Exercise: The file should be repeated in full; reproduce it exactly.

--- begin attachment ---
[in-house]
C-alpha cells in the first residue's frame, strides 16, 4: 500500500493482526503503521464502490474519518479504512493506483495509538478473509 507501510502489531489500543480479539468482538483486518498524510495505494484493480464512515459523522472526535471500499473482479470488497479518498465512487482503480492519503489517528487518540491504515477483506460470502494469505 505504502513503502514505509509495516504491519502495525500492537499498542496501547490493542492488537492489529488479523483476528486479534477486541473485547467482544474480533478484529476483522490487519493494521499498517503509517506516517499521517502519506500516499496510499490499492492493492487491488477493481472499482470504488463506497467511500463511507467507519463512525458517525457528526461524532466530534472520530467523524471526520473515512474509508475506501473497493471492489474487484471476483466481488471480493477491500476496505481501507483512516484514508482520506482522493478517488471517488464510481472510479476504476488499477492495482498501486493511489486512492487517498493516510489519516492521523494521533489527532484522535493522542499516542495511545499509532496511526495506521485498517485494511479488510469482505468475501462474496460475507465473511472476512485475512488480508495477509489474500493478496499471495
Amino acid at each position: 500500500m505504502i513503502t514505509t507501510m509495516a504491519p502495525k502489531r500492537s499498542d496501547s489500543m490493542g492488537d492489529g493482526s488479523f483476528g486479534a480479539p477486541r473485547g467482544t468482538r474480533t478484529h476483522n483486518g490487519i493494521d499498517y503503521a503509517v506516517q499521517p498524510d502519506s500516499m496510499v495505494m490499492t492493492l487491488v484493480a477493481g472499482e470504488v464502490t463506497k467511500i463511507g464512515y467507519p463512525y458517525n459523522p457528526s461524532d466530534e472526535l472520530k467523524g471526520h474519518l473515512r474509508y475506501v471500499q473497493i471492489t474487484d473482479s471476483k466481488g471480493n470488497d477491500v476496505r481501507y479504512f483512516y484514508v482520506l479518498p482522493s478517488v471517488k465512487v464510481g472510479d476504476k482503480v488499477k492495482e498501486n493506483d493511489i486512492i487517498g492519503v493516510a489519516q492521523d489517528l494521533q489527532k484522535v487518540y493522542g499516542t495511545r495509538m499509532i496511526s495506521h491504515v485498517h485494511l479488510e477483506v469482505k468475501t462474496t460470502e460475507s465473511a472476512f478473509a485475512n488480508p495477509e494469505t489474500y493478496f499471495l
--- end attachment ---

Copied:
[in-house]
C-alpha cells in the first residue's frame, strides 16, 4: 500500500493482526503503521464502490474519518479504512493506483495509538478473509 507501510502489531489500543480479539468482538483486518498524510495505494484493480464512515459523522472526535471500499473482479470488497479518498465512487482503480492519503489517528487518540491504515477483506460470502494469505 505504502513503502514505509509495516504491519502495525500492537499498542496501547490493542492488537492489529488479523483476528486479534477486541473485547467482544474480533478484529476483522490487519493494521499498517503509517506516517499521517502519506500516499496510499490499492492493492487491488477493481472499482470504488463506497467511500463511507467507519463512525458517525457528526461524532466530534472520530467523524471526520473515512474509508475506501473497493471492489474487484471476483466481488471480493477491500476496505481501507483512516484514508482520506482522493478517488471517488464510481472510479476504476488499477492495482498501486493511489486512492487517498493516510489519516492521523494521533489527532484522535493522542499516542495511545499509532496511526495506521485498517485494511479488510469482505468475501462474496460475507465473511472476512485475512488480508495477509489474500493478496499471495
Amino acid at each position: 500500500m505504502i513503502t514505509t507501510m509495516a504491519p502495525k502489531r500492537s499498542d496501547s489500543m490493542g492488537d492489529g493482526s488479523f483476528g486479534a480479539p477486541r473485547g467482544t468482538r474480533t478484529h476483522n483486518g490487519i493494521d499498517y503503521a503509517v506516517q499521517p498524510d502519506s500516499m496510499v495505494m490499492t492493492l487491488v484493480a477493481g472499482e470504488v464502490t463506497k467511500i463511507g464512515y467507519p463512525y458517525n459523522p457528526s461524532d466530534e472526535l472520530k467523524g471526520h474519518l473515512r474509508y475506501v471500499q473497493i471492489t474487484d473482479s471476483k466481488g471480493n470488497d477491500v476496505r481501507y479504512f483512516y484514508v482520506l479518498p482522493s478517488v471517488k465512487v464510481g472510479d476504476k482503480v488499477k492495482e498501486n493506483d493511489i486512492i487517498g492519503v493516510a489519516q492521523d489517528l494521533q489527532k484522535v487518540y493522542g499516542t495511545r495509538m499509532i496511526s495506521h491504515v485498517h485494511l479488510e477483506v469482505k468475501t462474496t460470502e460475507s465473511a472476512f478473509a485475512n488480508p495477509e494469505t489474500y493478496f499471495l